Better rail links between Middlesbrough and London could generate almost £6m a year in extra revenue to the town’s economy.
Vital improvements are needed to the town’s rail links, which are the “poorest rail service to London of any city” in the UK except for Bradford, according to a new report.
The review by the Middlesbrough Council‘s highways and transportation manager Derek Gittins “conservatively estimates” the introduction of a direct Middlesbrough to London service every two hours could generate upwards of £5.8m a year in extra revenue.
Of the largest 20 cities and towns in the UK outside London, only Bradford and Huddersfield – which has no service – don’t have a better service to London than Middlesbrough.
Middlesbrough MP Andy McDonald is among those who has campaigned for rail improvements, saying it is an “extremely important issue for the region”.
A Middlesbrough Council executive meeting heard that in 2013/14 there were 1.37 million passengers at Middlesbrough railway station.
In the last five years rail improvements have been made to stations across the town including new lifts at Middlesbrough station and better waiting facilities at Marton, Gypsy Lane and Nunthorpe.
A new station behind James Cook University Hospital has recently opened to serve the hospital, new housing developments and sports village and to ease congestion on Marton Road.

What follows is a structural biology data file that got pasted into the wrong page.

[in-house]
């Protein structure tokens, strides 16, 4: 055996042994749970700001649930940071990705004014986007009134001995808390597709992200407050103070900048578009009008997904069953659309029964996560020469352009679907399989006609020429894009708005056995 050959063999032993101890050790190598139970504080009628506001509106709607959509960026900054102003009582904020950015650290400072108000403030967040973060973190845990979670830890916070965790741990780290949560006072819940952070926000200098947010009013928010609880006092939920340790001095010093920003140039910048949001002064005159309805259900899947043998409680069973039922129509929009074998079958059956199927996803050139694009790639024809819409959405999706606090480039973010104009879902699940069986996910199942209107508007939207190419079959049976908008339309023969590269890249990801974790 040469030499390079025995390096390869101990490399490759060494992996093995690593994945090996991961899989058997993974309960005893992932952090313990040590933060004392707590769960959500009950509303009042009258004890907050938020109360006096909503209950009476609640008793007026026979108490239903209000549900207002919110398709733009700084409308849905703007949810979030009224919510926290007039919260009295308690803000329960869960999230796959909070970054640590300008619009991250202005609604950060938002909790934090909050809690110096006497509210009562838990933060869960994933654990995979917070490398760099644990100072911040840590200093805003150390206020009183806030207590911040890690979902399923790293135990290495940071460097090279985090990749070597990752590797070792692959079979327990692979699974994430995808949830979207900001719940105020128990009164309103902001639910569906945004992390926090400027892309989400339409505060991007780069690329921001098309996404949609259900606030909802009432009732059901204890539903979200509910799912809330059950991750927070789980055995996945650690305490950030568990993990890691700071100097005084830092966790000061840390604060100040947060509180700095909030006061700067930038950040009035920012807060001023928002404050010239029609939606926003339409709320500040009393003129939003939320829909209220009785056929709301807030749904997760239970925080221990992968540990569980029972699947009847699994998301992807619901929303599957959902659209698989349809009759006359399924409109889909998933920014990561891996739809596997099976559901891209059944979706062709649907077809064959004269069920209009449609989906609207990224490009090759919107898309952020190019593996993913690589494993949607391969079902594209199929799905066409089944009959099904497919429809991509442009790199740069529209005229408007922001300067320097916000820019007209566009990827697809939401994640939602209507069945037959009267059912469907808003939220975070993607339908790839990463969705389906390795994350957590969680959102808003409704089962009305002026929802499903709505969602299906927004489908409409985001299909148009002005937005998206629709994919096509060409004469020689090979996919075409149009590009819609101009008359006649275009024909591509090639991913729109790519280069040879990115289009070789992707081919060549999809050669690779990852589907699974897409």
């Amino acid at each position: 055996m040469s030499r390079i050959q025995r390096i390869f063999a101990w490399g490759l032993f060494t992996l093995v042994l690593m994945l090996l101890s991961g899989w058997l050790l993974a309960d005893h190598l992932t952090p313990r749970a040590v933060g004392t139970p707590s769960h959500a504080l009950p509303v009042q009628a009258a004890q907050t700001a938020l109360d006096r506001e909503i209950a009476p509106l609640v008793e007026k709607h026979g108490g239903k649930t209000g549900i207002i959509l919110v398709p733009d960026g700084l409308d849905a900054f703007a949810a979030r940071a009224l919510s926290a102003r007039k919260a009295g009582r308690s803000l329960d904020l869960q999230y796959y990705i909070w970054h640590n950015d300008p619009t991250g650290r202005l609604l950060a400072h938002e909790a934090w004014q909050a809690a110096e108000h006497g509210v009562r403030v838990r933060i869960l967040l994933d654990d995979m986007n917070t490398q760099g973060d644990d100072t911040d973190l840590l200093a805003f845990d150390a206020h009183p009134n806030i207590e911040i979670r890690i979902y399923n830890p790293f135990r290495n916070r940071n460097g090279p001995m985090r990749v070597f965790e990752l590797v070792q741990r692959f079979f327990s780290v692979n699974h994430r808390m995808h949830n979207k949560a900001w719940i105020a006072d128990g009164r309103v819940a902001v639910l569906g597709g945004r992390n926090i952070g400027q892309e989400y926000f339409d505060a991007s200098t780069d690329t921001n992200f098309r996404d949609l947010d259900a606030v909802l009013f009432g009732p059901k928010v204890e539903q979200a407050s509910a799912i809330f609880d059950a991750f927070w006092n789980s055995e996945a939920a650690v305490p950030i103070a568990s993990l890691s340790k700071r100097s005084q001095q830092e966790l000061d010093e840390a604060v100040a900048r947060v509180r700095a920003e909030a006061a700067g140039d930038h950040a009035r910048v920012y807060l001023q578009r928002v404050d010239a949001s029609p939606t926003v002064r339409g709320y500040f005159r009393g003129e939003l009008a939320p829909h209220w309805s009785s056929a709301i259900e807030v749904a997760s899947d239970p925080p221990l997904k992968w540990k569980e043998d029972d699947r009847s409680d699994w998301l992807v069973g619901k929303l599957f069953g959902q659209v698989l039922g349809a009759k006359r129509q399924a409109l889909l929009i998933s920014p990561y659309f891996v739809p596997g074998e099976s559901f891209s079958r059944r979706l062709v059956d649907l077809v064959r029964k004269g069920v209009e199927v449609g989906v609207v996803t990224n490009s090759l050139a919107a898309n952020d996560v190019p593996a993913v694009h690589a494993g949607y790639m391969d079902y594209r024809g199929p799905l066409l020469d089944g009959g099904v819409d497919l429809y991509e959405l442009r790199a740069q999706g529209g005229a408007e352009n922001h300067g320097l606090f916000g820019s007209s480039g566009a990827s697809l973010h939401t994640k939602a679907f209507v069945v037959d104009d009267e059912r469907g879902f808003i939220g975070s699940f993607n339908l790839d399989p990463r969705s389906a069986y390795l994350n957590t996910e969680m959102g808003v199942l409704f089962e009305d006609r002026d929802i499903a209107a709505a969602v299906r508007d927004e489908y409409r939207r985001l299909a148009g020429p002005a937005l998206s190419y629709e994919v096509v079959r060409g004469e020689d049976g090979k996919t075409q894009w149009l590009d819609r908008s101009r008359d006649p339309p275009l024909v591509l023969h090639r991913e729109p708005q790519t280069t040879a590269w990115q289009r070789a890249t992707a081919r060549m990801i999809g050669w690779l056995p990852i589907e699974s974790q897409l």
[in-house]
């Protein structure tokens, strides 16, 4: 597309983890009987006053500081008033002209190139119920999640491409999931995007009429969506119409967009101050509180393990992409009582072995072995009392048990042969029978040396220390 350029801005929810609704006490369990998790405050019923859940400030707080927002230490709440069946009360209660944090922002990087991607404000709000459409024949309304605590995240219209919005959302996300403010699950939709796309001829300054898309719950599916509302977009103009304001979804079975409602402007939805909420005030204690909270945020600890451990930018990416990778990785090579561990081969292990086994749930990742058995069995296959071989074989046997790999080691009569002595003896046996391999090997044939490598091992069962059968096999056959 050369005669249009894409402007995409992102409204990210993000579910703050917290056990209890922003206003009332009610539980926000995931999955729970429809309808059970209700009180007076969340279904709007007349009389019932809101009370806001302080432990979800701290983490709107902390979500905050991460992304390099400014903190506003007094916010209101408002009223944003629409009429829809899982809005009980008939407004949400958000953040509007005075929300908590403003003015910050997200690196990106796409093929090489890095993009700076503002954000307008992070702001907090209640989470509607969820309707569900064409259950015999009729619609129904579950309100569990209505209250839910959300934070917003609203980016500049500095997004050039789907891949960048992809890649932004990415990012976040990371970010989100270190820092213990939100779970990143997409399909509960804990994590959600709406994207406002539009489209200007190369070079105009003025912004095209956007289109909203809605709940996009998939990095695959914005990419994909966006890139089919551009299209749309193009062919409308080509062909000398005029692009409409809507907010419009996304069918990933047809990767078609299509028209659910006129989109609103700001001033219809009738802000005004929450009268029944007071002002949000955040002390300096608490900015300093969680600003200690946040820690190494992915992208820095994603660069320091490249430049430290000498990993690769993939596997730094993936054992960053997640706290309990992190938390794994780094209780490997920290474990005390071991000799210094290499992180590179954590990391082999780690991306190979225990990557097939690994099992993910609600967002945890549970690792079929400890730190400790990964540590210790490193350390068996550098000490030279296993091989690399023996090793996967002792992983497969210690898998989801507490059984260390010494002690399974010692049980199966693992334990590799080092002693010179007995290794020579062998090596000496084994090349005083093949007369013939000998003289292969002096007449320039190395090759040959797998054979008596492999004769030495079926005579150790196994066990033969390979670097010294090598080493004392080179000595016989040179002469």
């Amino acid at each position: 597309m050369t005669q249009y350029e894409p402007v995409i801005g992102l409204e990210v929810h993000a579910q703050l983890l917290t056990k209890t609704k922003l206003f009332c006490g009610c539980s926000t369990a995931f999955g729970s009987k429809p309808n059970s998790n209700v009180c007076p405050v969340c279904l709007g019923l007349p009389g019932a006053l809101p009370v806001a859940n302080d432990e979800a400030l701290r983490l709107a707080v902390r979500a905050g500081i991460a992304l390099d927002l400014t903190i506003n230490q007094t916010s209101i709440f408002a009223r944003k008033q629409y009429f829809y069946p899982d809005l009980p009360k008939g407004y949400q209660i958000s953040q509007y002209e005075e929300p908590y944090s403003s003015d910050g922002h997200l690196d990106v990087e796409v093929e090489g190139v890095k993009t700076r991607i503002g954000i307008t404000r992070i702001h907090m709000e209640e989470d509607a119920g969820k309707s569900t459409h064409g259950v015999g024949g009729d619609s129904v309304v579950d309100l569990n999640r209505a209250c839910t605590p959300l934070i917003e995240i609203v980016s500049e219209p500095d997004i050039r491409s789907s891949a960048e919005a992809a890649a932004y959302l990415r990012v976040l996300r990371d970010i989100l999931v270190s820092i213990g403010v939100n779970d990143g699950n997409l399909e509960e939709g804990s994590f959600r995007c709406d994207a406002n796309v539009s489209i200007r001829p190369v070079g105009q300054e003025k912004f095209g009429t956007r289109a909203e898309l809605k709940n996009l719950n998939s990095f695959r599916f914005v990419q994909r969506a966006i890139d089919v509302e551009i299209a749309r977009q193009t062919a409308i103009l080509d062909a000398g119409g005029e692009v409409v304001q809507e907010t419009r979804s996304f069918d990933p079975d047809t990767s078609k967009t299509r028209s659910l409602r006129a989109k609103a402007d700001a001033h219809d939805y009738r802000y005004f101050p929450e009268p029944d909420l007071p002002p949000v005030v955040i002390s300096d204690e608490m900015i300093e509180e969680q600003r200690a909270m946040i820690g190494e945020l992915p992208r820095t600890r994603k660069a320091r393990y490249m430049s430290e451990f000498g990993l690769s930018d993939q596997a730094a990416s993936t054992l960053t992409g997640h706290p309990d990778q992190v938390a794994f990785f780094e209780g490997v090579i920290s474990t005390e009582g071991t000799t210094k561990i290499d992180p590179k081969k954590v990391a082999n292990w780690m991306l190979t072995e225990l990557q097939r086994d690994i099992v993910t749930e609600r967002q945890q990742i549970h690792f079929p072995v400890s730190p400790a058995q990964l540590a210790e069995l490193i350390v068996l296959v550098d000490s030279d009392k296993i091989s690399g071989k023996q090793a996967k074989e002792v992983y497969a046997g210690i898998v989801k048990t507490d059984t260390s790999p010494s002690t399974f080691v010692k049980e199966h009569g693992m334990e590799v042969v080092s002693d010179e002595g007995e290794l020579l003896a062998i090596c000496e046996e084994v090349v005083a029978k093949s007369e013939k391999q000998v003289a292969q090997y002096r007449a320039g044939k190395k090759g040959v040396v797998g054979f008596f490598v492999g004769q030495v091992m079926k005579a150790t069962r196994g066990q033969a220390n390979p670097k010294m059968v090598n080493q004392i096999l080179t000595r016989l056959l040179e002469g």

The bids from rail operators to run the East Coast Mainline franchise from March 2015 have been submitted to the Department for Transport.
Contained within the invitation to tender is an option to include a direct train service from Middlesbrough to London.
Eaglescliffe, Hartlepool and Darlington are the closest stations to Middlesbrough which currently have a direct link to the capital.
The Department for Transport has established a joint Electrification Task Force with infrastructure manager Network Rail to study options for further electrification in the north.
The executive agreed to support the drive for improved rail services for Middlesbrough and the wider Teesside area, specifically for a direct service to London; improve connectivity via the North Transpennine route; and support the case for electrification.
Source – Middlesbrough Evening Gazette, 24 July 2014